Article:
Local fence-mending and regional vision defined the work of Paul Koch in his eight years as lead appointed official for the city, and then port, of Cascade Locks.
Koch retired June 30 as port manager, and about 60 people from the Cascade Locks and Gorge community honored him with a warm sendoff at Bridgeside Restaurant on June 28.
Special guests included his daughter, Leslie Winnett, her husband, Kevin, and their son, Colby, all of Gresham.
Port commission chair Jess Groves called Koch “a trusted friend, mentor, collaborator and a caring community administrative leader.”
The audience enjoyed a game of “Trivial Paul-suit,” led by Port Commissioner John Stipan, with questions ranging from how many jobs Koch has held (“too many to mention”) to number of grandchildren (eight) and his favorite movie, “Them”.
“Thank you for everyone in the community, and for the spiritual, holy moments you’ve given me,” Stipan said.
Koch was hired in January 2013, after serving as Cascade Locks city manager starting in August 2011.
Speaker Gary Munknoff of Cascade Locks said of Koch, “Paul was a breath of air. He got us focused, and heading in the right direction, and helped us heal a lot of fences we had broken in our community.”
The sentiment was affirmed by Mayor Tom Cramblett, who also served on City Council for years before he was elected mayor six years ago. Koch was hired at a time when Cascade Locks had deep divisions in city government: The departure of a city manager, a contractual dispute with a former fire chief, near-dissolution of the fire department, and the recall of most of the city council. His leadership overlapped with the start of the reconstituted city council.
“His time here has saved the community,” Munkhoff said, to applause.
Cramblett said, “Whenever Paul talks to a group of people, he always says things like, ‘you did this.’ And he’s exactly right, you’ve got a roomful of people here, and with Paul, but ‘you did it.’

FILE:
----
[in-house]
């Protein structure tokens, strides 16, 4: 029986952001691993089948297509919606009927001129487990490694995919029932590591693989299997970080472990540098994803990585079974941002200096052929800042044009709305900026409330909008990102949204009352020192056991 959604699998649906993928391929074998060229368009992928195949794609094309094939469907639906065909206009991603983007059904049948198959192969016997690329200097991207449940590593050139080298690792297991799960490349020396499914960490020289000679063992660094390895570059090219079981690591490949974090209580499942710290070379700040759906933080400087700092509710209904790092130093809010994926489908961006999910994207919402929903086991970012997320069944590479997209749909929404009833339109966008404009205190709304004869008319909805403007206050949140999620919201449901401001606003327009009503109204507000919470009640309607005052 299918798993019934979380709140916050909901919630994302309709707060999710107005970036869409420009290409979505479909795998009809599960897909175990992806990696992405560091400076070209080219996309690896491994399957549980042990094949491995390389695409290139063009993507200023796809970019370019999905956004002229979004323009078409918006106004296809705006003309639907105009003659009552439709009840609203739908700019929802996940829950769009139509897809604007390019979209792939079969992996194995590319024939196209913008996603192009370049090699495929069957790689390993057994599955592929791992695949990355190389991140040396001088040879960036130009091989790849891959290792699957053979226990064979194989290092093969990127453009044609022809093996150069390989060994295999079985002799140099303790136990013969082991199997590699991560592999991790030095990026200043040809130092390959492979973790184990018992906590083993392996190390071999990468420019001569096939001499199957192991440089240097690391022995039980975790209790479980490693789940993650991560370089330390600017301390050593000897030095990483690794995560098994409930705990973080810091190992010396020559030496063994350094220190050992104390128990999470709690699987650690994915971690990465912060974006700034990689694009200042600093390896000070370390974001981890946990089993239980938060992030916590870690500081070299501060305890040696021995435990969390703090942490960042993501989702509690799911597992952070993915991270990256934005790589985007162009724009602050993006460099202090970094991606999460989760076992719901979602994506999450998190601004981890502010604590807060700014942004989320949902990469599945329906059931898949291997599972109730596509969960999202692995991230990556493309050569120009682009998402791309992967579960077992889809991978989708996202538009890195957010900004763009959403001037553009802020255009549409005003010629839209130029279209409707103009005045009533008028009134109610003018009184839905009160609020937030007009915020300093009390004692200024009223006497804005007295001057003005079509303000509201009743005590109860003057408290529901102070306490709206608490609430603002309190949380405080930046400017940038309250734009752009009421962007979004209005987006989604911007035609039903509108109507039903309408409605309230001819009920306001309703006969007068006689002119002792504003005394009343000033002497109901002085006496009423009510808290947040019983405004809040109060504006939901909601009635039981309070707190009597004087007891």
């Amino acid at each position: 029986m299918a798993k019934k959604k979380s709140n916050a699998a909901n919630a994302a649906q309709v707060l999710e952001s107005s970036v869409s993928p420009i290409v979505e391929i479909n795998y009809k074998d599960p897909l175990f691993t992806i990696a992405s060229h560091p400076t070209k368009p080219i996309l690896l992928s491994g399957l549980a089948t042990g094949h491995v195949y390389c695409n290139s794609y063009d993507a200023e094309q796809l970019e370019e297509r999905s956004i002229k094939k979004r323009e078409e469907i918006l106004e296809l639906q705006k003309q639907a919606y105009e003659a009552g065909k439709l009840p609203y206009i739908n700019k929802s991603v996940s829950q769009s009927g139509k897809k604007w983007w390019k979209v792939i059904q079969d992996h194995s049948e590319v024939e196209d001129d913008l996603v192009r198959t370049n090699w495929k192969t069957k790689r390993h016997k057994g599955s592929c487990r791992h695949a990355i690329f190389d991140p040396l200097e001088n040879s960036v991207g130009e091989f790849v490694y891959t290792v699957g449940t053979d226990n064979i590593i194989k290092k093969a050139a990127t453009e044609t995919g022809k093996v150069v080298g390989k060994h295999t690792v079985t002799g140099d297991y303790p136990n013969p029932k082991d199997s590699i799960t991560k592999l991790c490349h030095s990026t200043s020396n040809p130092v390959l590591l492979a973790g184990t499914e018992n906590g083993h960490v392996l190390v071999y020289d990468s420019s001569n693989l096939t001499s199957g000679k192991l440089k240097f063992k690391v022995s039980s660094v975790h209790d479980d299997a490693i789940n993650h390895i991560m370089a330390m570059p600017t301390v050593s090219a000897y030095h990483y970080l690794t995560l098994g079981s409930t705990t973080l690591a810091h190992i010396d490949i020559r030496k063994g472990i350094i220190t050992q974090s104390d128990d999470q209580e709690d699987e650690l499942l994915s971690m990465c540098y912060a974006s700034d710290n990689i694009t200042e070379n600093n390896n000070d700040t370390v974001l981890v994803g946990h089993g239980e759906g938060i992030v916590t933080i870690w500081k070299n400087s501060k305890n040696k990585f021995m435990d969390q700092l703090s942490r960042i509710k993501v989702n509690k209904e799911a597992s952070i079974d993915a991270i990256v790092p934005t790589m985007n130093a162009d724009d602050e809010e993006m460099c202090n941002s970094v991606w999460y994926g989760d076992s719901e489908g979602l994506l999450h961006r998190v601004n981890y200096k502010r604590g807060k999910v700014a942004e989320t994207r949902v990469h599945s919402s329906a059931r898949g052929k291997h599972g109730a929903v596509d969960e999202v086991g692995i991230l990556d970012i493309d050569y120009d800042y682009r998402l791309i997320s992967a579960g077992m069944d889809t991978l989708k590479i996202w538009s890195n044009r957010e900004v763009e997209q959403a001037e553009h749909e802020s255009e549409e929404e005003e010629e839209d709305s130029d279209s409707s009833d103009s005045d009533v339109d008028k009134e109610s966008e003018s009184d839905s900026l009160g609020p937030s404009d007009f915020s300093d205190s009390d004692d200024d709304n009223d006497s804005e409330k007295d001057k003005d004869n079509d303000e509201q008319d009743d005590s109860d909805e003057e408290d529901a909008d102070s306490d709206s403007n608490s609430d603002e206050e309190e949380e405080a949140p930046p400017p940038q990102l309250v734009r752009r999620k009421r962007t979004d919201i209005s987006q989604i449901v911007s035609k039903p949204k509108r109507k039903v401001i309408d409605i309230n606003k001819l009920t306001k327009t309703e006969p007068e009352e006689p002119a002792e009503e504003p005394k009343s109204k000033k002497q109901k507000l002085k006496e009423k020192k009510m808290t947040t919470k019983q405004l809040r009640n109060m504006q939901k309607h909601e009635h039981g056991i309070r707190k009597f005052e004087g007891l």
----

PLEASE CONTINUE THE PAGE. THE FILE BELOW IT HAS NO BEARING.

“This community, as Gary said, was off the rails,” Cramblett said.
“Paul was able to come in and get all the folks together who had a tough deal with each other and got them all together. There were no bad people; it was a bunch of good people but it took someone to come and make the connection. And that’s what Paul brought to the community. We were very fortunate for someone like Paul to provide that leadership to connect people and help us do the things we have.”
“It’s with serious mixed emotions that I see him leave our community and the Port, but he is absolutely leaving it much better then he found it,” Groves said.
“The only solace I have is Paul will be coming back. Retiring as manager, but still will be around,” Groves said.
Speakers also included Port of Hood River Executive Director Michael McElwee, who said, “I’m going to miss Paul. He is one of the few people I have ever met, and he said this to me, ‘the last time I was talking to Gov. McCall, he told me...’”
Columbia Gorge Commission executive director Krystyna Wolniakowski said, “When I started with Gorge Commission (2015), he was one of the first people I met and he gave me a really warm welcome. He really is a mentor and he has a regional vision. We have worked well together. He has been such a strong force at the legislative and national levels, trying to mobilize resources and economic development opportunities, not only here for the port, but for this entire region. It is unique to have someone who has such a big vision and who is so humble and modest in all he does for our communities.”
Koch will keep his hand in the port on contract, handling updates on the Gorge Commission management plan economic development section, and continue handling negotiations with Union Pacific Railroad including the planned pedestrian overpass that would extend from Overlook Park, with funding to be determined.